Accross the nation
Published: Wednesday | April 15, 2009
Minister of Water and Housing, Dr Horace Chang last Wednesday handed over a letter of commitment for approximately $6 million to the Western Society for the Upliftment of Children (WSUC), an organisation which seeks to educate needy and disenfranchised children in Montego Bay, St James.
The money, which Chang provided from the Constituency Development Fund (CDF), will be used for the construction of a building to house more than 170 children being educated by the organisation. The new building will be constructed on premises at 1 Humber Avenue, Montego Bay, a property for which WSUC has acquired a 25-year renewable lease agreement.
Addressing the handing over ceremony, Chang described the WSUC as an unheralded organisation which is doing phenomenal work in the Montego Bay community.
"At one point, they (WSUC) had over 200 kids and, for those who are not fully aware, these are all kids who have had some challenges in their lives, who are referred by the courts, probation office and various other persons and well wishers," he said. Describing the board of governors and teaching staff at WSUC as caring and talented persons who want to give the less fortunate children of the nation an opportunity and a second chance, Chang said WSUC deserved all the possible support it could get.
He promised additional support for the institution from the 2009/2010 Constituency Development Fund.
The WSUC now operates through grant funding from several aid agencies. The institution has been in operation since January 1990, and caters for disenfranchised and needy children between 10 and 19 years of age.
$70m for Rural Water Supply Project
The Rural Water Supply Project has received an allocation of $70 million, as outlined in the Estimates of Expenditure now before the House of Representatives.
The project, which began in April 2002, aims to improve the basic sanitary/health conditions by increasing the coverage of potable water and sanitation services in poor rural areas as defined in the Jamaica Poverty Map (JPM).
Under the project so far, the delivery of pipes and fittings for the White Horses Water Supply Scheme has been completed. Other water schemes completed include: the Cotterwood, Pamphret/Botany Bay and White Horses water supply schemes.
Additionally, beneficiaries in the Community Water Organisations have been trained; computers and other equipment for the Project Implementation Unit (PIU) have been purchased; pipes have been procured for the construction of the Mile Gully and Gravel Hill water supply schemes; and approval received for the procurement of tanks for the Gibraltore Water Supply Scheme.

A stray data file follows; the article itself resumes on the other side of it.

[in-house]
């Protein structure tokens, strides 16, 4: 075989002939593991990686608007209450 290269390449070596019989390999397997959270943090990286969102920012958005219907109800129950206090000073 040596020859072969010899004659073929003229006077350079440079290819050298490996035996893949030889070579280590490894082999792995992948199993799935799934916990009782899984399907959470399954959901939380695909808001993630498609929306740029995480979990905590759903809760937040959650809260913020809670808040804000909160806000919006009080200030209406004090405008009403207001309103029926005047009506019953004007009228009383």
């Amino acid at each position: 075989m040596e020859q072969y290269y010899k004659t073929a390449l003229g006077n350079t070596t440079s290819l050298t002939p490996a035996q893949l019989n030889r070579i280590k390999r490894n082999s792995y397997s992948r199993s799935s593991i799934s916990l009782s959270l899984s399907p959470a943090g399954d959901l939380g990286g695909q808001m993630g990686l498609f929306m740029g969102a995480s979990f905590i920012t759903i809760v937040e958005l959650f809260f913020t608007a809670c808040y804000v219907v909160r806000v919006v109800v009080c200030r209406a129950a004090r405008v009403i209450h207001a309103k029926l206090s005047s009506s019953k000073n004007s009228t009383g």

It is expected that, for the current fiscal year, the following targets will be met: complete the civil works contract for the Gravel Hill Water Supply Scheme; complete the civil works contract for the Mile Gully/Warwick Castle Water Supply Scheme; construct 25 sanitation solutions; and complete the office buildings for the Cotterwood Water Supply Scheme and the Pamphret/Botany Bay and White Horses water supply schemes.
The Rural Water Supply Project is funded by the Government and the Inter-American Development Bank (IDB).
'Excellent utilities needed for tourism boost'
Minister of Tourism, Edmund Bartlett, says the provision of efficient utilities services is essential to the success of Jamaica's tourism.
"The relationship between the utilities and tourism is symbiotic, as we cannot deliver on a quality experience to the visitor, without excellent utilities," Bartlett told the Easter Festival of the Caribbean Utilities Employees Association (CUEA), at the Starfish Resort, Trelawny, last Thursday.
Bartlett stated that although, in Jamaica's case, the utilities cost the industry about 13 per cent of operating costs, they were critical to its success.
"The visitor comes for an experience, an experience that is enriched by creature comforts created by the utilities that are available," he explained.
More than 200 delegates from across the Caribbean region are attending the CUEA 2009 Easter Festival.
Policemen held on suspicion of corruption
HALF-WAY TREE, St Andrew
Constable Jason Powell of the St Andrew Central Police Division was arrested on reasonable suspicion for breaches of the Corruption Prevention Act of 2000 last Wednesday.
It is alleged that, sometime in March of this year, a complainant made a report against a man who was trying to blackmail him. Powell, of the Half-Way Tree Police Station, was assigned to the case as the investigating officer. Powell contacted the complainant and told him that he was told certain things by the accused and, based on what he was told, he was soliciting the sum of $100,000 from him in order not to put the case before the courts.
A report was made to the Anti Corruption Branch and a sting operation was carried out during which Constable Powell was held after collecting the sum of $50,000.
Constable Willard Williamson of the Westmoreland Police Division was arrested on reasonable suspicion for breaches of the Corruption Prevention Act of 2000 last week Tuesday.
Allegations are that, sometime in March of this year, Constable Williamson corruptly solicited the sum of $15,000 from the complainant to get rid of a summons that was served on her by him to appear before the Savanna-la-Mar Resident Magistrate's Court for breaches of the Road Traffic Act.
The Anti Corruption Branch got information of the arrangements and a sting operation was carried out during which Williamson was held after collecting the money. At present Constable Williamson is in custody.